Elder of Ziyon maakte een wat cynisch overkomende poster over het Palestijnse lidmaatschap van de UNESCO, met de tekst: “now that Palestine has joined UNESCO, the entire world can celebrate Palestinian culture” met een afbeelding van een bus die zojuist is opgeblazen. EoZ ging na kritiek hierop uitgebreid in op de vraag of dit een accurate beschrijving is van de Palestijnse cultuur. In die uitleg kan ik mij grotendeels vinden, maar op de poster komt het toch wat karikaturaal over. Alsof dat de enige ‘cultuur’ is die Palestijnen kennen. EoZ bedoelt cultuur echter in de bredere zin van normen, waarden en gebruiken van een samenleving en de verheerlijking van het martelarenschap is inderdaad iets dat in de hele cultuur zit, van educatie tot muziek en sport: overal worden ‘martelaren’, vaak terroristen moet bloedige aanslagen op hun geweten, als rolmodellen voorgesteld, als helden van de samenleving. Dat Palestina is toegelaten tot een VN orgaan dat op het gebied van educatie en cultuur verbroedering tussen landen en volken voorstaat, is dan ook cynischer dan de poster van EoZ.
This is a followup to my previous post discussing whether it is accurate to describe Palestinian Arab support for terrorism as an example of its culture.
In 2008, Palestine Media Watch gave lots of evidence that the (secular) Palestinian Arab Ma'an News Agency would routinely use the word "martyrs" in its English language articles describing the death of terrorists.
In response, Ma'an said, "in the Palestinian cultural/religious tradition, the martyrdom aspect is significantly different from the Judeo-Christian understanding. Those who die as martyrs may be defending their wives or their property, not necessarily engaging in the Western notion of a holy crusade. The PMW interpretation, while undoubtedly held by some religious individuals, is not necessarily the general interpretation of these terms."
So Ma'an is saying that it is merely following the Palestinian Arab cultural (not religious) tradition when referring to people killed by Israelis as "martyrs" in Arabic. But if they died directly because of a terror act, does this Palestinian Arab cultural tradition still allow them to be called "martyrs"?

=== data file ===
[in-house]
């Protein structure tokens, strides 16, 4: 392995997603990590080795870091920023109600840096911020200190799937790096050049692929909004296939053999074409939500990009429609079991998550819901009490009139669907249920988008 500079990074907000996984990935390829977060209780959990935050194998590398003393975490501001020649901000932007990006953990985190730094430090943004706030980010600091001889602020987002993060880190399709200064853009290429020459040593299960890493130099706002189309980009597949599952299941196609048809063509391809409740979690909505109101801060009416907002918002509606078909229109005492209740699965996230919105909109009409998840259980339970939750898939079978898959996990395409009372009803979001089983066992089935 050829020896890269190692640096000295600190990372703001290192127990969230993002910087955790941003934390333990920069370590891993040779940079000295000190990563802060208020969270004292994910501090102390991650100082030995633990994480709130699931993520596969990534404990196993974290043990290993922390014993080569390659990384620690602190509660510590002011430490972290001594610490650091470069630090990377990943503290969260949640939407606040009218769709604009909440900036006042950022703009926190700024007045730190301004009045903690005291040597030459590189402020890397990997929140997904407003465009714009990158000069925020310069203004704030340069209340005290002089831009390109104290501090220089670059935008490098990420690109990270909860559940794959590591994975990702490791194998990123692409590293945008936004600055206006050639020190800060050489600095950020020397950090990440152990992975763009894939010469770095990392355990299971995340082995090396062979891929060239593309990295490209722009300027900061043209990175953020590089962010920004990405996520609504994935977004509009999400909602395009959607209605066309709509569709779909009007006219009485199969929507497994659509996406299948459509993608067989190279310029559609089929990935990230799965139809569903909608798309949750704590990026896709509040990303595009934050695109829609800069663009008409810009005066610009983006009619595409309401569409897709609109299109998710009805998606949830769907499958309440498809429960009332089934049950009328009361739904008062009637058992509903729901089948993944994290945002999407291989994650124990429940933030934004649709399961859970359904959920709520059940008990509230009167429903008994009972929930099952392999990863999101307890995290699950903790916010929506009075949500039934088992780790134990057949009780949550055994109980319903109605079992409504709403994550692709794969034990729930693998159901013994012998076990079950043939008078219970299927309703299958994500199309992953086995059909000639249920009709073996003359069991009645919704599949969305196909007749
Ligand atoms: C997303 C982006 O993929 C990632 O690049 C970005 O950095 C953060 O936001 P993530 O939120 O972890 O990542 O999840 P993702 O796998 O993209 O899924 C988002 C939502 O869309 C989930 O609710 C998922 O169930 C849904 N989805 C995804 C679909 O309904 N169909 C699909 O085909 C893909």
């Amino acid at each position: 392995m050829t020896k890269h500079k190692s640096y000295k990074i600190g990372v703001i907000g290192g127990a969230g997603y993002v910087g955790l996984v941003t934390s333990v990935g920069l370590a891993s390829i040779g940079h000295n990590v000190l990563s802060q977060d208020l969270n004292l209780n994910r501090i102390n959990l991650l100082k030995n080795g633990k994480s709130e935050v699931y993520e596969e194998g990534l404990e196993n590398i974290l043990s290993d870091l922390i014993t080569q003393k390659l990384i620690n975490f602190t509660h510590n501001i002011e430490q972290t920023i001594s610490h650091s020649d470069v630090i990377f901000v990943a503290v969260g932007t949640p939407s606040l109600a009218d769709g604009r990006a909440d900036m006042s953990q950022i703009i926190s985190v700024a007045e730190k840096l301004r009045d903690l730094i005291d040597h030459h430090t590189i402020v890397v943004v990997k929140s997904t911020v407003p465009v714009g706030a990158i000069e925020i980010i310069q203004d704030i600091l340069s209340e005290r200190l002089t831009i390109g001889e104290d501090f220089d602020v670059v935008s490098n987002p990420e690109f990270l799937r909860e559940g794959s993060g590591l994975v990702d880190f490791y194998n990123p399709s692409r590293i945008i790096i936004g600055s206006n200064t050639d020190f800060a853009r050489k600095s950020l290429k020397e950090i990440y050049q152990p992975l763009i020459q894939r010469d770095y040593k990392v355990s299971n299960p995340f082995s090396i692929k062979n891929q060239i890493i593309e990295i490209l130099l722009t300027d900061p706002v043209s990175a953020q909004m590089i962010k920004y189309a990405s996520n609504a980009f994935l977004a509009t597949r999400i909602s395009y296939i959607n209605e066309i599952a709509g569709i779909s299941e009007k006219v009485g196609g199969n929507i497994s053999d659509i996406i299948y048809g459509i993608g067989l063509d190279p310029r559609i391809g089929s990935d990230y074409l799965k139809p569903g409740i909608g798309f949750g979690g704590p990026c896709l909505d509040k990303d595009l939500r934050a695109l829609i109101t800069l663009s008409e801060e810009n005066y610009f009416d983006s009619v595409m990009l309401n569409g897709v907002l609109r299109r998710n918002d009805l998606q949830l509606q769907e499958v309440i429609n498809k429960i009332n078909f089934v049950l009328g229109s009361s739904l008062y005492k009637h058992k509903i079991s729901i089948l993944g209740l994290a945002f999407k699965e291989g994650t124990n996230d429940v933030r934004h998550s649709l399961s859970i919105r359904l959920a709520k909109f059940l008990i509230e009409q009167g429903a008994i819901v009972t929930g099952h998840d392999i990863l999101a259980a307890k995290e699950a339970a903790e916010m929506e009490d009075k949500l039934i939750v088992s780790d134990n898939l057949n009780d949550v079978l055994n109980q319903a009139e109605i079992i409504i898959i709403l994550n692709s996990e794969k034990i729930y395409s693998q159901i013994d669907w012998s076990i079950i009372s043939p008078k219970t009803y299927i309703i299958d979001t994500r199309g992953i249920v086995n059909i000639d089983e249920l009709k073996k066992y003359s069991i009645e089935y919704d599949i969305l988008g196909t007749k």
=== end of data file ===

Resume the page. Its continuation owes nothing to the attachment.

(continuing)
Let's look at a Ma'an article to find out.
On January 18, an Al Qassam Martyr's Brigades member killed while he was engaged in a "jihad mission." Not defending his family, not minding his own business, but engaged in a purely offensive mission, and he appears to have accidentally killed himself while performing his jihad.
And Ma'an in Arabic called him a "martyr" both in the headline and in the article.
If you believe Ma'an, when Palestinian Arabs glorify terrorist acts, it is cultural.
But you don't even have to go that far to see how Palestinian Arab culture glorifies terrorism. All you have to do is look at the songs and dances at the annual Palestinian Cultural Festival!
In 2010, a dance troupe held rifles and danced to the idea of dying, using lyrics like
He who offers his blood doesn't care if his blood flows upon the ground.
As the weapon of the revolution is in my hand, so my presence will be forced [upon Israel].
My weapon has emerged.
My weapon has emerged
And in attendance was the PA Minister of - you guessed it - Culture. The dance was shown multiple times on Palestinian Arab TV.
And in September of this year, at another edition of this cultural festival, singers sang:
He sacrificed his life for the land.
They wrapped him in white cloth with a flower.
He shouted and said: "How sweet is Martyrdom."
Meeting his Lord was his choice.
He adorned his land with the purest blood.
Tears for him are [tears of] joy. [His] mother makes sounds of joy.
[The Martyr] a groom and his wedding - Martyrdom and heroism.
Oh hero, rest in peace, do not worry.
So for anyone who thought my first poster was offensive - here are two more: